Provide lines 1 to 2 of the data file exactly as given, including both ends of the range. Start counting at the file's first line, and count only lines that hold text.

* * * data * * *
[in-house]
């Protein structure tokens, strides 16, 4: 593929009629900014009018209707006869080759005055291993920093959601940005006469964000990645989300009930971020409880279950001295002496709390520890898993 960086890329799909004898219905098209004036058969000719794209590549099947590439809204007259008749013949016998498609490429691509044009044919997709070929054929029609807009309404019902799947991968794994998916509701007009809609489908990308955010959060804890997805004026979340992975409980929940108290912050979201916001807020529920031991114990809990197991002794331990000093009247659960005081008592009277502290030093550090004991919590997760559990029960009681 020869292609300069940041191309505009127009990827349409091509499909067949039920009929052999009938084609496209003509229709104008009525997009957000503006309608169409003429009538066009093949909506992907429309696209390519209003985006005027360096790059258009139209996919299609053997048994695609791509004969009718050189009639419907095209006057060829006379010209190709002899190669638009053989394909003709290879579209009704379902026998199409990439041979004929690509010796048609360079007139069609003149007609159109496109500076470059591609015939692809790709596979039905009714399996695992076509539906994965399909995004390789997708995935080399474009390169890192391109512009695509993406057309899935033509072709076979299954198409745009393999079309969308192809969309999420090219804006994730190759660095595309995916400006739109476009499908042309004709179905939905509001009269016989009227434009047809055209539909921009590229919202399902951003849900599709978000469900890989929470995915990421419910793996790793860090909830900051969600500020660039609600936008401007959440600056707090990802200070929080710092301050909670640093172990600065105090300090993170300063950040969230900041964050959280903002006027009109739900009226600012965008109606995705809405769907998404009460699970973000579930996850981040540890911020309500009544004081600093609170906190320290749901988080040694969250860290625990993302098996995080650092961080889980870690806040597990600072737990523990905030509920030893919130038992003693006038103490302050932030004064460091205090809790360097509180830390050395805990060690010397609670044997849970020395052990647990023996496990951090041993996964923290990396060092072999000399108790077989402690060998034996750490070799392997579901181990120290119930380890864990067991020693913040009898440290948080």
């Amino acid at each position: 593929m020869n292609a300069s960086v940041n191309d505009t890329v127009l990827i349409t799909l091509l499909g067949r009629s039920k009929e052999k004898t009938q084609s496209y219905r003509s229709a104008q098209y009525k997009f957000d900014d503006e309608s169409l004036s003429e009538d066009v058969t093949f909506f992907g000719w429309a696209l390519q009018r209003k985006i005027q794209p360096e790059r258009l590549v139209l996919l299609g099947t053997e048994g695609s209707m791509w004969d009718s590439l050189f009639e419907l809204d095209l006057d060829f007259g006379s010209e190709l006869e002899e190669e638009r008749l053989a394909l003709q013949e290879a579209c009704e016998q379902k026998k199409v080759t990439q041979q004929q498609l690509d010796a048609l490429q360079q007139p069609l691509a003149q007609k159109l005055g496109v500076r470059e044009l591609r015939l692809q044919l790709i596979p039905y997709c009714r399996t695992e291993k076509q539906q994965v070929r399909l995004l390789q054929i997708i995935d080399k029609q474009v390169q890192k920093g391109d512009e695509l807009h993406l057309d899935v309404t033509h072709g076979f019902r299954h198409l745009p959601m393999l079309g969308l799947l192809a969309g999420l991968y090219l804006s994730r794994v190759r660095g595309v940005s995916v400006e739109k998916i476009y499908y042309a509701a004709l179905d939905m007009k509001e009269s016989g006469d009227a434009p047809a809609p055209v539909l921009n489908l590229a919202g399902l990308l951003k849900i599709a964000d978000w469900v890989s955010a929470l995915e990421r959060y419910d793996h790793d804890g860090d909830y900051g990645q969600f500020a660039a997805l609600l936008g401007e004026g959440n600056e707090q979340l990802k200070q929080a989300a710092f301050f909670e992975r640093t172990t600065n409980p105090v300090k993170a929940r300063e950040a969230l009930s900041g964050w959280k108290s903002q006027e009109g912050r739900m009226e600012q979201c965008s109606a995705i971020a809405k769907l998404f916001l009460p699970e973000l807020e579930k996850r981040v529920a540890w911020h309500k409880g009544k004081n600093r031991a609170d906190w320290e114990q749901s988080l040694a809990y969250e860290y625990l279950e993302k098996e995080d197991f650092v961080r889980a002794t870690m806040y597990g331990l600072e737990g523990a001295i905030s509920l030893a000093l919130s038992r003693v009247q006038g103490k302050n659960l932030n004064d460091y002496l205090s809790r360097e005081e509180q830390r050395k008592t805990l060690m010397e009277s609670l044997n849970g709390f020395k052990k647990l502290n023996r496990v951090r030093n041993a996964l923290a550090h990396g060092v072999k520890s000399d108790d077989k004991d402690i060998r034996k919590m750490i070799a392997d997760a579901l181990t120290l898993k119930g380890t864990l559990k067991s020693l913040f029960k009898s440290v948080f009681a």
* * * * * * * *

[in-house]
């Protein structure tokens, strides 16, 4: 593929009629900014009018209707006869080759005055291993920093959601940005006469964000990645989300009930971020409880279950001295002496709390520890898993 960086890329799909004898219905098209004036058969000719794209590549099947590439809204007259008749013949016998498609490429691509044009044919997709070929054929029609807009309404019902799947991968794994998916509701007009809609489908990308955010959060804890997805004026979340992975409980929940108290912050979201916001807020529920031991114990809990197991002794331990000093009247659960005081008592009277502290030093550090004991919590997760559990029960009681 020869292609300069940041191309505009127009990827349409091509499909067949039920009929052999009938084609496209003509229709104008009525997009957000503006309608169409003429009538066009093949909506992907429309696209390519209003985006005027360096790059258009139209996919299609053997048994695609791509004969009718050189009639419907095209006057060829006379010209190709002899190669638009053989394909003709290879579209009704379902026998199409990439041979004929690509010796048609360079007139069609003149007609159109496109500076470059591609015939692809790709596979039905009714399996695992076509539906994965399909995004390789997708995935080399474009390169890192391109512009695509993406057309899935033509072709076979299954198409745009393999079309969308192809969309999420090219804006994730190759660095595309995916400006739109476009499908042309004709179905939905509001009269016989009227434009047809055209539909921009590229919202399902951003849900599709978000469900890989929470995915990421419910793996790793860090909830900051969600500020660039609600936008401007959440600056707090990802200070929080710092301050909670640093172990600065105090300090993170300063950040969230900041964050959280903002006027009109739900009226600012965008109606995705809405769907998404009460699970973000579930996850981040540890911020309500009544004081600093609170906190320290749901988080040694969250860290625990993302098996995080650092961080889980870690806040597990600072737990523990905030509920030893919130038992003693006038103490302050932030004064460091205090809790360097509180830390050395805990060690010397609670044997849970020395052990647990023996496990951090041993996964923290990396060092072999000399108790077989402690060998034996750490070799392997579901181990120290119930380890864990067991020693913040009898440290948080």